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Any thoughts on Ace brand spar varnish.  Local hardware store has it for $25 a gallon.  Bought all the stuff to build a drain tube, next I need the go juice to fill it.    (Lee Orr)

    I've used it, haven't had any problems. I but the little cans and hand varnish / rub it on. Not sure about a drain tube set up.  (Pete Van Schaack)

    My advice is to go ahead and try it.  I have used all kinds of stuff and have generally had good luck with all of it.  Personally , I think that unless you go out and spend a fortune on the spar you use and by this I am referring to the Epifanes and others like it, you are probably not going to be able to tell much difference between one hardware store brand and another.  There are far too many variables that affect the varnish and how it goes on.

    I started using the Home Depot spar varnish, went to MoW, back to HD, then used some stuff I can get here at work that they refinish gym floors with, back to HD.  In the end I found very little difference between any of them.  The gym floor stuff was a poly and it worked well and dried very fast, but there is never any consistency in the product.  So back to the old standby.

    Give it a shot and let us know how it works.  (Mark Babiy)

    I've used the Ace product, and like them quite well.  They are a very dark amber, and a little thick.  You may want to doctor the Ace Spar up a little to make it suit your needs.  (Harry Boyd)

      Since a few are on the topic of finishes... Has anyone tried any on the upper end Marine finishes like Epifanes?  I purchased a 250ml can for initial wrap varnish...Seems as it has a lot of solids in it and would need to be reduced for use in a dip tank... Any experiences with this product?  I have been using Varathane 900 in my tank and am ready to replace due to contamination of the finish from leaving it in my copper turns green....olive green.  Now, I am looking at alternative finishes.  (Mike Hoffman)

        I've been using Epifanes (the only true Spar I could find here in Norway) for 3-4 years and are very happy with it. I've thinned it app. 10% with Epifanes thinner... It's also the only varnish that gives me perfect clear coating on wraps, full strength that is.  (Danny Twang)

        I have used International Goldspar now for years, and am very happy with the stuff.

        I doctor it with vegetable turps and some Penetrol to get the consistency right.  (Peter McKean)

        You can eliminate static problems and time if you use the water based spar Marine Shield by J E Moser. Sold by Woodworkers Supply.  (Lee Koeser)

    I have a buddy that has been rehabbing rods for many years and he loves the stuff. I have used it a little and I am impressed with it.  (Timothy Troester)

    Ace spar is what I use. I use foam brushes and thin the spar 4 parts varnish 1 part turpentine 3 coats works for me.  (Jerry Drake)


Last year I used Helmsman spar urethane as my finish, but after the stuff congealed, I am now switching to Ace Hardware marine spar. It's the only spar varnish I could find locally, so I am going a bit more traditional. I am ready to polish the rod, to remove blemishes that are much more numerous in the spar varnish than I ever had with the spar urethane.  But I very much prefer how the wraps appear with the spar varnish. They glow.

I've waited 9 days since the last dip. I have a very fine pumice powder, and rottenstone powder. I know that the pumice treatment is generally useful with wood finishing, but should I skip the pumice (I'm concerned it might be too aggressive) and go directly to the rottenstone to remove the imperfections and reduce the varnish glare from the cane rod?  (Paul Franklyn)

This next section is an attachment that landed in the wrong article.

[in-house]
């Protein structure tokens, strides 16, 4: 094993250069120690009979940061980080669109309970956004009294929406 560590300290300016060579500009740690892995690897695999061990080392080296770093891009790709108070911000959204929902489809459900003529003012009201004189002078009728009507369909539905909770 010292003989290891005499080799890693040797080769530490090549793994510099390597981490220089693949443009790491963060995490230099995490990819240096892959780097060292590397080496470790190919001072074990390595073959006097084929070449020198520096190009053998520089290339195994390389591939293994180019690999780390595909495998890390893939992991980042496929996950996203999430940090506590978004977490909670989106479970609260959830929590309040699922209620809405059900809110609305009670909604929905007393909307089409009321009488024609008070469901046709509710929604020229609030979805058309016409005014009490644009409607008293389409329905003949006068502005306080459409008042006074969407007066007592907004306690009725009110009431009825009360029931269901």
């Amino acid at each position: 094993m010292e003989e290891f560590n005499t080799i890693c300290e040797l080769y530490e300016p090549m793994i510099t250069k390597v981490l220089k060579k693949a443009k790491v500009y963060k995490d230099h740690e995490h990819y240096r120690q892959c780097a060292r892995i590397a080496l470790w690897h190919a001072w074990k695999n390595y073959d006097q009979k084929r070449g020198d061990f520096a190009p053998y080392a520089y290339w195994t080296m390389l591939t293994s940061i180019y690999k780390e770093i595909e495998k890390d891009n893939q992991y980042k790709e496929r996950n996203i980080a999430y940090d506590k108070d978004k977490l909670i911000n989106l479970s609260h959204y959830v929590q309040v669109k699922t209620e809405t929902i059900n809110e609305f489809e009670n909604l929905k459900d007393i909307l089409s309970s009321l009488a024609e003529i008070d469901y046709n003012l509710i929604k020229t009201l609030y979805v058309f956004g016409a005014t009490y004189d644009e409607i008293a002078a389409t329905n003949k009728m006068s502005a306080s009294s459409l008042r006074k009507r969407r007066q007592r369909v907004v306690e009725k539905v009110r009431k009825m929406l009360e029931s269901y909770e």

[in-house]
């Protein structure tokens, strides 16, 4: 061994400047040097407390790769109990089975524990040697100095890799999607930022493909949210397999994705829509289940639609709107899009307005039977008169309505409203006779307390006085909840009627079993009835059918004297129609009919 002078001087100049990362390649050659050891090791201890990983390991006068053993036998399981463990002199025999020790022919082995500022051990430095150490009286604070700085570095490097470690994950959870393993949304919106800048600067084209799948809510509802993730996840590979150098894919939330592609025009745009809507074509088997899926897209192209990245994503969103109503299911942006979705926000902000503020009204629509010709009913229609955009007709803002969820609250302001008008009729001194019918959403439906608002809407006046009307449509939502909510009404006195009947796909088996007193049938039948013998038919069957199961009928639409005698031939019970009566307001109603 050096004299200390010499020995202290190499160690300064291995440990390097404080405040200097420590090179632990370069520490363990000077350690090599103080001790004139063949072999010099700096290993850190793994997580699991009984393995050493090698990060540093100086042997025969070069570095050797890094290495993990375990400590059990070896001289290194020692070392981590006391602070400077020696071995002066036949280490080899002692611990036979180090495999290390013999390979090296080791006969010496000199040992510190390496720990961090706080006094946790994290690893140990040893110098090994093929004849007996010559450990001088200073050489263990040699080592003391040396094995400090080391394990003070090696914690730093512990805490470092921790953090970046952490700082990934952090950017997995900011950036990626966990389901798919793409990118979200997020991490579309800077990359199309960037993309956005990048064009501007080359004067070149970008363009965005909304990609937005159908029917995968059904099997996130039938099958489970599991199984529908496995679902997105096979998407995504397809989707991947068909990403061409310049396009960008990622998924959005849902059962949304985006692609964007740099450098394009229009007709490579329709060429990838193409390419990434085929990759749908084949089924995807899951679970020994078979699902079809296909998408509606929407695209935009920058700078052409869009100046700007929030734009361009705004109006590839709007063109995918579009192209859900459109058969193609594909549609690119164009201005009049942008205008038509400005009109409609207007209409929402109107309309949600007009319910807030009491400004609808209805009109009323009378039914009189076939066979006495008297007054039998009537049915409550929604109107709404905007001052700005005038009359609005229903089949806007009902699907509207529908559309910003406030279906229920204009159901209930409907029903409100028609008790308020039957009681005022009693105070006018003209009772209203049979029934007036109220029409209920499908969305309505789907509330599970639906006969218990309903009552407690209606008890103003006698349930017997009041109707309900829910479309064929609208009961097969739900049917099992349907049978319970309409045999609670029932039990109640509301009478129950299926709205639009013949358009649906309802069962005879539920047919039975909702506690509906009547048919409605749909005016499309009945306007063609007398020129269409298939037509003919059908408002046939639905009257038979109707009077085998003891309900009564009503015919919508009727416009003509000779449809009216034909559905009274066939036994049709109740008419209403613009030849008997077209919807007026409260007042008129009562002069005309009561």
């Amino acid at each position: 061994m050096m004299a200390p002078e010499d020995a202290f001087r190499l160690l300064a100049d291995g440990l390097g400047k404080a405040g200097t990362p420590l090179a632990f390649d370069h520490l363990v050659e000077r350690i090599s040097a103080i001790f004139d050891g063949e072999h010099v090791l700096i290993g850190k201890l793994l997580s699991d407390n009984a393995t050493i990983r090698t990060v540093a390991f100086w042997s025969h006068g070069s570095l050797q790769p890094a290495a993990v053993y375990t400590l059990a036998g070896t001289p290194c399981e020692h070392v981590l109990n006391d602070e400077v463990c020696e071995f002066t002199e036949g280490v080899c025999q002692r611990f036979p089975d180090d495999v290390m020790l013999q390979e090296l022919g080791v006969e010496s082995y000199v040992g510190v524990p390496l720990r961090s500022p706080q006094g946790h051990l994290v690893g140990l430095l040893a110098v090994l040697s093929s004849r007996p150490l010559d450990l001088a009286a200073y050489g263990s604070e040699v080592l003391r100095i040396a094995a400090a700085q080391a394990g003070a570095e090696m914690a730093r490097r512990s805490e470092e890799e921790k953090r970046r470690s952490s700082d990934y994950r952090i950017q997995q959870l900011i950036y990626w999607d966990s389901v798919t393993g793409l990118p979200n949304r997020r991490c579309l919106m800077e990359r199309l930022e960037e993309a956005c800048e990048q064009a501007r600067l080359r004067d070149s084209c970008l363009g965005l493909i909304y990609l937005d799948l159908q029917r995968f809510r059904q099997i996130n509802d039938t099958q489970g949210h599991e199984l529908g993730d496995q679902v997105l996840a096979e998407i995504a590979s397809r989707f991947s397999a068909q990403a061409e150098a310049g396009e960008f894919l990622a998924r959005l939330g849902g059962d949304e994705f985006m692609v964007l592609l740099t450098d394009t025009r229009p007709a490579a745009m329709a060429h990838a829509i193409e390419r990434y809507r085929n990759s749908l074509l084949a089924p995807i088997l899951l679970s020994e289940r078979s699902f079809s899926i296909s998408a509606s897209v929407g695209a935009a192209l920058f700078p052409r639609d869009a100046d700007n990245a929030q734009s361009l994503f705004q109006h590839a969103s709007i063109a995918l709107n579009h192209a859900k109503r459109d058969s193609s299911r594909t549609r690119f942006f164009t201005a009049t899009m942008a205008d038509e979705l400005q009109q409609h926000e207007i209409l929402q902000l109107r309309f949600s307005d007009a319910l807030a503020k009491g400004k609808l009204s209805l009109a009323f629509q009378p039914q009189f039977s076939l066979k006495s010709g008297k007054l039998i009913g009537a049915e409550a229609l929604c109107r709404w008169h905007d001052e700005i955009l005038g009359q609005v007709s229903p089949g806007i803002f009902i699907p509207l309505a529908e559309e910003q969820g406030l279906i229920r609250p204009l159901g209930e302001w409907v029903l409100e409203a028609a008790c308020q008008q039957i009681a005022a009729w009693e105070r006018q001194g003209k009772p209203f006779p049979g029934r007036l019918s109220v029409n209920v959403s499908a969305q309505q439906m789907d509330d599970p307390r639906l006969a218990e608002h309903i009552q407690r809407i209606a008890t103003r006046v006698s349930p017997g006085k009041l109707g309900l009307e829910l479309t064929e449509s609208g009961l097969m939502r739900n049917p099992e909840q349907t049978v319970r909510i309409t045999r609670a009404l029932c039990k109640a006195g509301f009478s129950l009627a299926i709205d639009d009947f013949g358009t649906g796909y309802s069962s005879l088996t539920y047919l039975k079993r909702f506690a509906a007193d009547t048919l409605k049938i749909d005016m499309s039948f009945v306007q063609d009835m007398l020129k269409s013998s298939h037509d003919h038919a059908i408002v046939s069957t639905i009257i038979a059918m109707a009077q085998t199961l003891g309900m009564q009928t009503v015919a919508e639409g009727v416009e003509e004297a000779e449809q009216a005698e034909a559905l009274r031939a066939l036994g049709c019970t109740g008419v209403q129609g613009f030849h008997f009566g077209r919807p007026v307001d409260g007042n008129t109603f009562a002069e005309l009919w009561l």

After the final coat, I lightly sand with 1500 grit and polish with Novus Plastic Polish #2.  It's not as aggressive as rottenstone.  (Ron Larsen)

    For marine spar polishing I, and a bunch of others, use 3M products known as Perfect-it II (part number 051131-05973) and Finesse-it II(#051131-05928). Runs and specks can be sanded out before hand with 1200-2000 grit paper and with a bit of elbow grease, perfect-it II smoothes everything out. Even if you think you may have sanded through your varnish and hit 'boo, you will usually find (unless you have a really heavy hand) that there is still a coat of varnish there to be polished. Most people use thinner to wet the paper although I know of some who just use spit, to wet the paper. Finesse-it II is the only product I have found that really brings back the transparency of your wraps after using perfect-it on them. I love this crud.  (Mike Shay)

    I could not find Finesse-It, Flitz and the assorted other products recommended by various gentlemen of the list.  I tried the pumice and rottenstone from Lee Valley and eventually settled on toothpaste from The Second Drawer (SWMBO seems to store everything that I am looking for in The Second Drawer - only the room varies.

    I applied it with a piece of off-cut leather belt (you will have to lose some weight to cut off an inch or so of belt :) and I really liked the result.  A soft satin feel with all the runs etc. being buffed out.

    Now, I have only completed one rod, so take that for what it is worth.  (Greg Dawson)

      Many years ago we used Ipana Toothpaste to polish out scratches in plastic aircraft windshields. I have though about giving it a try on the rods but never got to it. I have been using Finesse-It 2. Good to know it will work in a pinch.  (Tony Spezio)

        You could also use unscented talcum powder mixed with a little oil or water  (Nick Kingston)


Have been having a bit of trouble with micro-bubbles in my finish on my last two rods. I am finishing with Epiphanes cut 50/50 with turps and brushed on. I haven't tried to sand out the finish yet (it's not completely cured yet). Any info would be greatly appreciated.  (Mike Givney)

    Had the same problem.  I use MOW & found that thinning it produced numerous bubbles.  Straight out of the can produced less when brushed & fewer still when dipped.  The final dip on my last rod had a total of eight bubbles.  Two flats had none at all.  (Ron Larsen)